The Trail of Tears
Nunna dual Tsung Cherokee 1838
The Indian Removal Act was past [sic] by President Andrew Jackson in May of 1830. All Native Americans were rounded up and moved to the Indian Territory. The Cherokee, after being driven from their homes, were divided into detachments. Late in October 1838, the first detachment started. The others followed one by one.
There were only 645 wagons to hold all 16,000 Cherokee. The aged, sick and the young children rode in the wagons, which carried the provisions and bedding, while others traveled on foot. The trip was made in the dead of winter. Thousands of Cherokee died from diseases, fatigue, and exposure from sleet and snow.
The route that was taken to get to the Indian Territory is now known as the Trail of Tears or as the Cherokee called it, “Runna dual Tsung” (The Trail Where They Cried).
Nunna dual Tsung will never be forgotten.
“Two Wolves” Native American Legend
A wise Indian Grandfather is teaching his grandson about life. “A fight is going on inside of me,” he said to the boy. “It is a terrible fight and it is between two wolves.
He continued, “The other is Good -he is joy, peace, love, hope, humility, kindness, generosity, truth, compassion, and faith. The same fight is going on inside of you – and inside of every other person, too.”
The grandson thought for awhile and then asked his Grandfather “Which wolf will win?”
The Indian simply replied, “The one you feed.”
The Eagle Feather
Eagles represent honesty, truth, majesty, strength, courage, wisdom, power and freedom.
Eagle feathers were awarded to Indian braves and warriors for extreme acts of bravery.
When one received an Eagle feather, that person was being acknowledged with gratitude and ultimate respect.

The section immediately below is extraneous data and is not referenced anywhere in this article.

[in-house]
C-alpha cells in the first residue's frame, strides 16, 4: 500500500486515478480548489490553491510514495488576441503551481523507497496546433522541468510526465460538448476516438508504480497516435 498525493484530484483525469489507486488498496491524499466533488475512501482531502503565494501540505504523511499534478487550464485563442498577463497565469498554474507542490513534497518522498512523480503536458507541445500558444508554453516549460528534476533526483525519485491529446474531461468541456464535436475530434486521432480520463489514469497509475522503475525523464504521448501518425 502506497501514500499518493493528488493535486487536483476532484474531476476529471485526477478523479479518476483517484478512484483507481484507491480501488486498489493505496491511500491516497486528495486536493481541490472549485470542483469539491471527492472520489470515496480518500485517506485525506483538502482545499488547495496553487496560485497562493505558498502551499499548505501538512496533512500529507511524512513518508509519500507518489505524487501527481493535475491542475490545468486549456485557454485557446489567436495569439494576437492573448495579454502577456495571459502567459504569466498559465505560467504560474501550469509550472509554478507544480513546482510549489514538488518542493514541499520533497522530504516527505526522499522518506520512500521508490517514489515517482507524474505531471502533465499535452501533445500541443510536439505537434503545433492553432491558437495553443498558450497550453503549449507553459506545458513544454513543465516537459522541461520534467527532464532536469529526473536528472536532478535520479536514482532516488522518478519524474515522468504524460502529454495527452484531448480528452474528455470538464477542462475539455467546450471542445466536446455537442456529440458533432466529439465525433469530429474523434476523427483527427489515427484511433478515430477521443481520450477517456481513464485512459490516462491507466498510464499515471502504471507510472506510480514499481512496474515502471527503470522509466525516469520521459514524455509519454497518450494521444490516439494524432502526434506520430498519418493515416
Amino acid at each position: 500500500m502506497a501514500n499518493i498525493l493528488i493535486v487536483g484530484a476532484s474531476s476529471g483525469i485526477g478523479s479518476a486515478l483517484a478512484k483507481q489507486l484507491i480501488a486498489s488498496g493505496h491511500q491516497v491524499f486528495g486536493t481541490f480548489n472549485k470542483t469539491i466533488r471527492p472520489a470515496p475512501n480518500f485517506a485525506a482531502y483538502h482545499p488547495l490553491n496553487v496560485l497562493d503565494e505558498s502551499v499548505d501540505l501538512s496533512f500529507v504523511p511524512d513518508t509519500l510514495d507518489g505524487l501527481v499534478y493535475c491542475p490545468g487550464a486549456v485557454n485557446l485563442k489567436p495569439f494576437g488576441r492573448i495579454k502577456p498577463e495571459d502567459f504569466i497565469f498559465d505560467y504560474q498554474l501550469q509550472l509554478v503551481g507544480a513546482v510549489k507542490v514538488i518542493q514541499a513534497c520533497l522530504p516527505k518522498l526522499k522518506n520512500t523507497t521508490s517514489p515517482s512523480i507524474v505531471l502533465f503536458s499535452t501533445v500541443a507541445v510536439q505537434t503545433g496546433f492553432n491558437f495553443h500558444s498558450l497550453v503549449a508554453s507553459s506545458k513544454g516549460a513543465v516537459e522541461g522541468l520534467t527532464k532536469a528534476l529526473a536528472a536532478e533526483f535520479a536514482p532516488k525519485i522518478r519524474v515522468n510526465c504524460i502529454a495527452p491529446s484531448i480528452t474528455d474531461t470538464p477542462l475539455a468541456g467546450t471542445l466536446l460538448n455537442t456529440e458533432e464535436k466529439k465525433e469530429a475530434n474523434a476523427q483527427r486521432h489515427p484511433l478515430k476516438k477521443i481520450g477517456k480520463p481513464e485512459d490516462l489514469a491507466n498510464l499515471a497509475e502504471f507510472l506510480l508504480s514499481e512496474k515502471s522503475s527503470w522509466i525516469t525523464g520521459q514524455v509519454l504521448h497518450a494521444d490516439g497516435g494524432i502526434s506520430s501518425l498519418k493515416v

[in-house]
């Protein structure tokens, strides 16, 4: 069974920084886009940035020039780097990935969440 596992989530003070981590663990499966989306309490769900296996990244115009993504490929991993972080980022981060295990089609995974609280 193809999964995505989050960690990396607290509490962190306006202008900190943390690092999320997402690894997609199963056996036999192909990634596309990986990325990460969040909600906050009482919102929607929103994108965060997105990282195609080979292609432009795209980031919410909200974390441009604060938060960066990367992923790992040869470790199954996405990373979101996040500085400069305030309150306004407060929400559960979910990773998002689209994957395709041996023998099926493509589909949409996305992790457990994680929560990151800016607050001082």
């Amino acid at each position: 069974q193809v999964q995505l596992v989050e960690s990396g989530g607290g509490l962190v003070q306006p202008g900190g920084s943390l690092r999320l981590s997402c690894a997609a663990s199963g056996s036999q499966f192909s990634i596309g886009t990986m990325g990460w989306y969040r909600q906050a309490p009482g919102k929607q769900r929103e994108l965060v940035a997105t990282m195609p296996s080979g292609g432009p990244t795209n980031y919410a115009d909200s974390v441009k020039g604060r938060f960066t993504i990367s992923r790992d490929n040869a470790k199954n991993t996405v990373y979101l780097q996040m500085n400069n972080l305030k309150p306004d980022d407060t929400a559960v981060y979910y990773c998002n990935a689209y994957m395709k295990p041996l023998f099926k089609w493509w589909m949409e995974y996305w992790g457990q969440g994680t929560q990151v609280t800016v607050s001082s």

These feathers were difficult to come by and were earned one at a time.
To be given an Eagle feather, was the highest honor that could be awarded within the Indian Culture.
Erected by Bass River Resort.
Topics. This historical marker is listed in these topic lists: Disasters • Native Americans • Roads & Vehicles • Wars, US Indian. A significant historical month for this entry is May 1830.
Location. 37° 58.082′ N, 91° 21.298′
Other nearby markers. At least 8 other markers are within 7 miles of this marker, measured as the crow flies. The Steelville Telephone Exchange Inc. (about 400 feet away, measured in a direct line); The Korean War (about 400 feet away); World Wars Memorial (about 400 feet away); Crawford County Vietnam Era Veterans (about 400 feet away); Crawford County Court House (about 500 feet away); Battle of Pilot Knob (approx. 7 miles away); Confederates in Cuba (approx. 7 miles away); Civil War (approx. 7.1 miles away). Touch for a list and map of all markers in Steelville.
More about this marker. The marker is made of a half canoe; one of many along Main Street in this canoe livery town. Few are historical in nature.
Also see . . .
1. Trail of Tears. (Submitted on October 10, 2020, by William Fischer, Jr. of Scranton, Pennsylvania.)
2. Trail Of Tears National Historic Trail. (Submitted on October 10, 2020, by William Fischer, Jr. of Scranton, Pennsylvania.)
3. Trail of Tears. (Submitted on October 10, 2020, by William Fischer, Jr. of Scranton, Pennsylvania.)
4. Cherokee Nation: About the Nation. (Submitted on October 10, 2020, by William Fischer, Jr. of Scranton, Pennsylvania.)
Credits. This page was last revised on October 10, 2020. It was originally submitted on October 10, 2020, by William Fischer, Jr. of Scranton, Pennsylvania. This page has been viewed 83 times since then and 18 times this year. Photos: 1, 2, 3, 4, 5, 6. submitted on October 10, 2020, by William Fischer, Jr. of Scranton, Pennsylvania.